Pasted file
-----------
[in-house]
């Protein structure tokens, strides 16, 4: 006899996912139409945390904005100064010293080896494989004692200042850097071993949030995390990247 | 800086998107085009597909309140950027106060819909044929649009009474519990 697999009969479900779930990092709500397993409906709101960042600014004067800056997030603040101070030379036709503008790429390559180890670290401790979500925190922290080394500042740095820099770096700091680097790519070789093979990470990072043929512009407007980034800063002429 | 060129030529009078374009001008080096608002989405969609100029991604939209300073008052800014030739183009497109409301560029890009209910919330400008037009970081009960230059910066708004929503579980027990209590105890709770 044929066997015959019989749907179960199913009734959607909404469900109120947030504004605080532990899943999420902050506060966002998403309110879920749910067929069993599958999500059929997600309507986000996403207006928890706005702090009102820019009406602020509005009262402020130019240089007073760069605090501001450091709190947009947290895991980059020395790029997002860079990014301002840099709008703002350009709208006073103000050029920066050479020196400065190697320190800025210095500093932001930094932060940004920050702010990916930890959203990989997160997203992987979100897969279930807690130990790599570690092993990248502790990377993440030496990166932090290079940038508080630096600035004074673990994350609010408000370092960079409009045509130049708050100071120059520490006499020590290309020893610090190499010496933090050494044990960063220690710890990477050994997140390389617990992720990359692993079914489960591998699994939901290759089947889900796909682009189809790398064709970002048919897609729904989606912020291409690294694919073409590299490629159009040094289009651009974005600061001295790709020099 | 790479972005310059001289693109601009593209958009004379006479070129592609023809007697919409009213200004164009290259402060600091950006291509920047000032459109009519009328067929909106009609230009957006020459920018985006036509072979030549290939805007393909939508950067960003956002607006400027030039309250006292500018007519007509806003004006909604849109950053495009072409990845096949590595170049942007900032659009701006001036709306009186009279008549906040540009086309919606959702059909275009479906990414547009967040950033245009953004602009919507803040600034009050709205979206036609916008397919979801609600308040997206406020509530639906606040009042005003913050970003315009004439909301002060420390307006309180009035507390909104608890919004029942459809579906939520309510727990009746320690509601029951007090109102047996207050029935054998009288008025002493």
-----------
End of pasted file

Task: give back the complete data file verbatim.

[in-house]
């Protein structure tokens, strides 16, 4: 006899996912139409945390904005100064010293080896494989004692200042850097071993949030995390990247 | 800086998107085009597909309140950027106060819909044929649009009474519990 697999009969479900779930990092709500397993409906709101960042600014004067800056997030603040101070030379036709503008790429390559180890670290401790979500925190922290080394500042740095820099770096700091680097790519070789093979990470990072043929512009407007980034800063002429 | 060129030529009078374009001008080096608002989405969609100029991604939209300073008052800014030739183009497109409301560029890009209910919330400008037009970081009960230059910066708004929503579980027990209590105890709770 044929066997015959019989749907179960199913009734959607909404469900109120947030504004605080532990899943999420902050506060966002998403309110879920749910067929069993599958999500059929997600309507986000996403207006928890706005702090009102820019009406602020509005009262402020130019240089007073760069605090501001450091709190947009947290895991980059020395790029997002860079990014301002840099709008703002350009709208006073103000050029920066050479020196400065190697320190800025210095500093932001930094932060940004920050702010990916930890959203990989997160997203992987979100897969279930807690130990790599570690092993990248502790990377993440030496990166932090290079940038508080630096600035004074673990994350609010408000370092960079409009045509130049708050100071120059520490006499020590290309020893610090190499010496933090050494044990960063220690710890990477050994997140390389617990992720990359692993079914489960591998699994939901290759089947889900796909682009189809790398064709970002048919897609729904989606912020291409690294694919073409590299490629159009040094289009651009974005600061001295790709020099 | 790479972005310059001289693109601009593209958009004379006479070129592609023809007697919409009213200004164009290259402060600091950006291509920047000032459109009519009328067929909106009609230009957006020459920018985006036509072979030549290939805007393909939508950067960003956002607006400027030039309250006292500018007519007509806003004006909604849109950053495009072409990845096949590595170049942007900032659009701006001036709306009186009279008549906040540009086309919606959702059909275009479906990414547009967040950033245009953004602009919507803040600034009050709205979206036609916008397919979801609600308040997206406020509530639906606040009042005003913050970003315009004439909301002060420390307006309180009035507390909104608890919004029942459809579906939520309510727990009746320690509601029951007090109102047996207050029935054998009288008025002493």